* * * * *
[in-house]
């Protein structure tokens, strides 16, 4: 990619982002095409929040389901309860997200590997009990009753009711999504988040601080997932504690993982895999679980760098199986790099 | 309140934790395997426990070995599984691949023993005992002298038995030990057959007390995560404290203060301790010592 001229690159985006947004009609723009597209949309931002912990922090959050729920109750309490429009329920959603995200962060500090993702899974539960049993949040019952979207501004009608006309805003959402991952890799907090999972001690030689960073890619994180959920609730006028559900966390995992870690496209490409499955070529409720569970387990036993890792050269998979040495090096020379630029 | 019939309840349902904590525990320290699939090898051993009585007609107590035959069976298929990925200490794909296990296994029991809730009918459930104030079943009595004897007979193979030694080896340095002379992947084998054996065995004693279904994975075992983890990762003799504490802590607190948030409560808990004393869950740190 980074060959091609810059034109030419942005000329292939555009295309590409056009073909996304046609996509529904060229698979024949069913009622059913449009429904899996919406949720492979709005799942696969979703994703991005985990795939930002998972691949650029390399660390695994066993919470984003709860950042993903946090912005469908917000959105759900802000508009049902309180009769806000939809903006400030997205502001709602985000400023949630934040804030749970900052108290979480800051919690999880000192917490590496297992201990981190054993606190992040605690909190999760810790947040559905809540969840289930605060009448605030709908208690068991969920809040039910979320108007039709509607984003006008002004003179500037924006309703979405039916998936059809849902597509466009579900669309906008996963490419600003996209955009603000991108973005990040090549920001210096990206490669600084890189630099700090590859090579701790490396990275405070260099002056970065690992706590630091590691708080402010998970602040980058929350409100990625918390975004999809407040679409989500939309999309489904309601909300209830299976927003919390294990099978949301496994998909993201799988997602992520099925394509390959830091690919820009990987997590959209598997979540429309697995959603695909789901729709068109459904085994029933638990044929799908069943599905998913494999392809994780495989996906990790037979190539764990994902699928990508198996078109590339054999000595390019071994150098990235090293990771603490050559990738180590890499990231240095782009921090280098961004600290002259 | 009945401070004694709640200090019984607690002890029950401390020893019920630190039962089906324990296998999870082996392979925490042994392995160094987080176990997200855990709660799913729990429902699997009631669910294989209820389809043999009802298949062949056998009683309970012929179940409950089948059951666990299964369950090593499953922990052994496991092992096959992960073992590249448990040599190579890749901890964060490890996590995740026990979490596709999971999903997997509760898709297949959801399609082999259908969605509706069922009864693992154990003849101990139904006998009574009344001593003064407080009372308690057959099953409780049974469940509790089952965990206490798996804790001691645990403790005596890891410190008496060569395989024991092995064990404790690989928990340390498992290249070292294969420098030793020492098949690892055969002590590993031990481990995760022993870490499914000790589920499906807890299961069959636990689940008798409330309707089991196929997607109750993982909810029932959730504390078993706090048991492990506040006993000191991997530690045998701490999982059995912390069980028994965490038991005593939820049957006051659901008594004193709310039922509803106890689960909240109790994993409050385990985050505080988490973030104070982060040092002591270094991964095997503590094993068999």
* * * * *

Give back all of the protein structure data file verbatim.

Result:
[in-house]
């Protein structure tokens, strides 16, 4: 990619982002095409929040389901309860997200590997009990009753009711999504988040601080997932504690993982895999679980760098199986790099 | 309140934790395997426990070995599984691949023993005992002298038995030990057959007390995560404290203060301790010592 001229690159985006947004009609723009597209949309931002912990922090959050729920109750309490429009329920959603995200962060500090993702899974539960049993949040019952979207501004009608006309805003959402991952890799907090999972001690030689960073890619994180959920609730006028559900966390995992870690496209490409499955070529409720569970387990036993890792050269998979040495090096020379630029 | 019939309840349902904590525990320290699939090898051993009585007609107590035959069976298929990925200490794909296990296994029991809730009918459930104030079943009595004897007979193979030694080896340095002379992947084998054996065995004693279904994975075992983890990762003799504490802590607190948030409560808990004393869950740190 980074060959091609810059034109030419942005000329292939555009295309590409056009073909996304046609996509529904060229698979024949069913009622059913449009429904899996919406949720492979709005799942696969979703994703991005985990795939930002998972691949650029390399660390695994066993919470984003709860950042993903946090912005469908917000959105759900802000508009049902309180009769806000939809903006400030997205502001709602985000400023949630934040804030749970900052108290979480800051919690999880000192917490590496297992201990981190054993606190992040605690909190999760810790947040559905809540969840289930605060009448605030709908208690068991969920809040039910979320108007039709509607984003006008002004003179500037924006309703979405039916998936059809849902597509466009579900669309906008996963490419600003996209955009603000991108973005990040090549920001210096990206490669600084890189630099700090590859090579701790490396990275405070260099002056970065690992706590630091590691708080402010998970602040980058929350409100990625918390975004999809407040679409989500939309999309489904309601909300209830299976927003919390294990099978949301496994998909993201799988997602992520099925394509390959830091690919820009990987997590959209598997979540429309697995959603695909789901729709068109459904085994029933638990044929799908069943599905998913494999392809994780495989996906990790037979190539764990994902699928990508198996078109590339054999000595390019071994150098990235090293990771603490050559990738180590890499990231240095782009921090280098961004600290002259 | 009945401070004694709640200090019984607690002890029950401390020893019920630190039962089906324990296998999870082996392979925490042994392995160094987080176990997200855990709660799913729990429902699997009631669910294989209820389809043999009802298949062949056998009683309970012929179940409950089948059951666990299964369950090593499953922990052994496991092992096959992960073992590249448990040599190579890749901890964060490890996590995740026990979490596709999971999903997997509760898709297949959801399609082999259908969605509706069922009864693992154990003849101990139904006998009574009344001593003064407080009372308690057959099953409780049974469940509790089952965990206490798996804790001691645990403790005596890891410190008496060569395989024991092995064990404790690989928990340390498992290249070292294969420098030793020492098949690892055969002590590993031990481990995760022993870490499914000790589920499906807890299961069959636990689940008798409330309707089991196929997607109750993982909810029932959730504390078993706090048991492990506040006993000191991997530690045998701490999982059995912390069980028994965490038991005593939820049957006051659901008594004193709310039922509803106890689960909240109790994993409050385990985050505080988490973030104070982060040092002591270094991964095997503590094993068999």